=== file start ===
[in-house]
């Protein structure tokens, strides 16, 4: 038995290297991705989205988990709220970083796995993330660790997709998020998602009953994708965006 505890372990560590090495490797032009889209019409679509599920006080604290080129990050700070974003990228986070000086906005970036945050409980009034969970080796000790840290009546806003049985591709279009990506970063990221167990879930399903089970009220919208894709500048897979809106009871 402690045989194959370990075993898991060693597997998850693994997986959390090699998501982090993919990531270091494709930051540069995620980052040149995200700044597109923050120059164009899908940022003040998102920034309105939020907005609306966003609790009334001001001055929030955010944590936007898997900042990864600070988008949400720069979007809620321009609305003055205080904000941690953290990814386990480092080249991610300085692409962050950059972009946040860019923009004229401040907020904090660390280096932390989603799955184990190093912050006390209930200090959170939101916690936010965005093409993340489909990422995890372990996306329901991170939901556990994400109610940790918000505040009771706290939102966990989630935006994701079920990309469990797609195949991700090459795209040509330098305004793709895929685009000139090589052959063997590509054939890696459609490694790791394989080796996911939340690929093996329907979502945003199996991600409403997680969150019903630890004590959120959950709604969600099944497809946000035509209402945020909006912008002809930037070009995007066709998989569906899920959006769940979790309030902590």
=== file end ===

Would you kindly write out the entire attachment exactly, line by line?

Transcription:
[in-house]
């Protein structure tokens, strides 16, 4: 038995290297991705989205988990709220970083796995993330660790997709998020998602009953994708965006 505890372990560590090495490797032009889209019409679509599920006080604290080129990050700070974003990228986070000086906005970036945050409980009034969970080796000790840290009546806003049985591709279009990506970063990221167990879930399903089970009220919208894709500048897979809106009871 402690045989194959370990075993898991060693597997998850693994997986959390090699998501982090993919990531270091494709930051540069995620980052040149995200700044597109923050120059164009899908940022003040998102920034309105939020907005609306966003609790009334001001001055929030955010944590936007898997900042990864600070988008949400720069979007809620321009609305003055205080904000941690953290990814386990480092080249991610300085692409962050950059972009946040860019923009004229401040907020904090660390280096932390989603799955184990190093912050006390209930200090959170939101916690936010965005093409993340489909990422995890372990996306329901991170939901556990994400109610940790918000505040009771706290939102966990989630935006994701079920990309469990797609195949991700090459795209040509330098305004793709895929685009000139090589052959063997590509054939890696459609490694790791394989080796996911939340690929093996329907979502945003199996991600409403997680969150019903630890004590959120959950709604969600099944497809946000035509209402945020909006912008002809930037070009995007066709998989569906899920959006769940979790309030902590």